EAST HARTFORD, Conn. Pratt & Whitney, a division of United Technologies Corp., and the US Department of Defense June 1 announced a contract award for the 11th lot of F135 propulsion systems, powering all three variants of the F-35 Lightning II aircraft.
The latest contract continues to support program affordability initiatives with reduction in propulsion system price. The 11th low rate initial production (LRIP) contract will cover 135 engines, as well as program management, engineering support, production support, spare modules, and spare parts.
“This agreement for the next lot of F135 engines represents a fair deal for the U.S. Government, the international partnership and industry,” said Vice Admiral Mat Winter, F-35 Program Executive Officer. “Affordability is our number one priority, and by working together, we are making steady progress in reducing F-35 propulsion costs.”
The total award for the Lot 11 propulsion systems is approximately $2 billion. In general, the unit recurring flyaway (URF) price for the 110 LRIP Lot 11 conventional takeoff and landing (CTOL) and carrier variant (CV) propulsion systems will be reduced 0.34 percent from the previously negotiated LRIP Lot 10 URF.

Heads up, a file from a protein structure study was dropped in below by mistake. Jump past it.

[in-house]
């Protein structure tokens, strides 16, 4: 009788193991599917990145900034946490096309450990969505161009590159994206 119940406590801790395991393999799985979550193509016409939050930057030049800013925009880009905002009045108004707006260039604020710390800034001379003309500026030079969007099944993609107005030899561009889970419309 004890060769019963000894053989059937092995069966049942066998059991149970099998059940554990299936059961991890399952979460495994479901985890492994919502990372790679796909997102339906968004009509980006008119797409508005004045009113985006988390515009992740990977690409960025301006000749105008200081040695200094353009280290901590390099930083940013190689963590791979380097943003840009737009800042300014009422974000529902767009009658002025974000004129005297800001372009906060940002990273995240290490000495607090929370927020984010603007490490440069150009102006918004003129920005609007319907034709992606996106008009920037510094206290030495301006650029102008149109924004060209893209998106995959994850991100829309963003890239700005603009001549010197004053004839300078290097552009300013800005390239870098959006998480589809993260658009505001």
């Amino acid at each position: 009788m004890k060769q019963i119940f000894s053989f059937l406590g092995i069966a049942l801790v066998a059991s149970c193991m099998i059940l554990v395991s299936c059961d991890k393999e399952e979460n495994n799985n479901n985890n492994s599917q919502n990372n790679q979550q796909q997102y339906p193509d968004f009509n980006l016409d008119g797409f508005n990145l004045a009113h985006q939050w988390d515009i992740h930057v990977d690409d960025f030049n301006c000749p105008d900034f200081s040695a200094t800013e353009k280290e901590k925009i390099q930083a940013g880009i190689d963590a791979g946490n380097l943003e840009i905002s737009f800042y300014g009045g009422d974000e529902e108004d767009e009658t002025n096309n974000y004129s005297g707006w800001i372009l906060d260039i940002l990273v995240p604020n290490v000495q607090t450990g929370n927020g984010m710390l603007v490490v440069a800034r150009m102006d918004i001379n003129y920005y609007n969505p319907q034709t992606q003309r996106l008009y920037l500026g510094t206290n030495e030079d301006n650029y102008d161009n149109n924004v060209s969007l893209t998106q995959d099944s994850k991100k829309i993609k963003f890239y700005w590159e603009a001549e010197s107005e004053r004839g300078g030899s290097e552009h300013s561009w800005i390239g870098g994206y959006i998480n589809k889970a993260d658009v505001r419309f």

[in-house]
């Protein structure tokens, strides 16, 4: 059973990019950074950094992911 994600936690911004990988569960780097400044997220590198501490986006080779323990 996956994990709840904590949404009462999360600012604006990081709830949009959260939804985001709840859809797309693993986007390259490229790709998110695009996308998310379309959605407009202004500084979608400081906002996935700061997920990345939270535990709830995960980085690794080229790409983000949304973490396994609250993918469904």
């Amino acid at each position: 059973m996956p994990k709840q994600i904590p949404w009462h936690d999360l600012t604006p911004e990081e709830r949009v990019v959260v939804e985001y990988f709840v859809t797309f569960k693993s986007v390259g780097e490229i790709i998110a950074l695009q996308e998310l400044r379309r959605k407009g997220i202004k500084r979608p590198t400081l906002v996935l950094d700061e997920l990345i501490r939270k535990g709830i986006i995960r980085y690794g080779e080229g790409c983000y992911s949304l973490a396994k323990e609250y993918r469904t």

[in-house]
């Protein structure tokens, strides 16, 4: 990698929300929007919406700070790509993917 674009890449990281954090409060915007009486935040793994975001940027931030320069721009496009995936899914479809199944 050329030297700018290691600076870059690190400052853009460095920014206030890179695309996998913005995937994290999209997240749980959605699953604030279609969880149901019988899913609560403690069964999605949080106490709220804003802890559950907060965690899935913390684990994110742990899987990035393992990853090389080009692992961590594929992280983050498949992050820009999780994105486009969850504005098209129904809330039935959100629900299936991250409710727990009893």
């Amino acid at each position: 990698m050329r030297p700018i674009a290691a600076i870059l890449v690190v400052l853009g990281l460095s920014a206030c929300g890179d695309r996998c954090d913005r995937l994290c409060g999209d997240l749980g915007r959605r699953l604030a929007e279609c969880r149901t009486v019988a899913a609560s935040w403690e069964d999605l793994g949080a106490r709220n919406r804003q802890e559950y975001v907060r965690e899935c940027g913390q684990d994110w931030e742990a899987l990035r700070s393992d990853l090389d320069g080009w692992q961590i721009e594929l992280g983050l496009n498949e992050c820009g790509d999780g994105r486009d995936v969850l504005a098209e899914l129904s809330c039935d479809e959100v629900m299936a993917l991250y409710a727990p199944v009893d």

The URF price for the 25 LRIP Lot 11 short takeoff and vertical landing (STOVL) propulsion systems (including lift systems) will be reduced 3.39 percent from the previously negotiated LRIP Lot 10 URF.
“Pratt & Whitney and our supply chain remain committed to continual cost reduction for the F135 engine and to providing a superior product at the best value for our US and international customers,” said John Wiedemer, vice president, F135 Program, Pratt & Whitney. “Since 2009, we have reduced the production cost of the F135 by more than half and are now pursuing additional affordability initiatives to drive down engine production and sustainment costs even further throughout the F-35’s planned lifecycle.”
To date, Pratt & Whitney has delivered 375 F135 engines. Deliveries of LRIP 11 engines will start this year.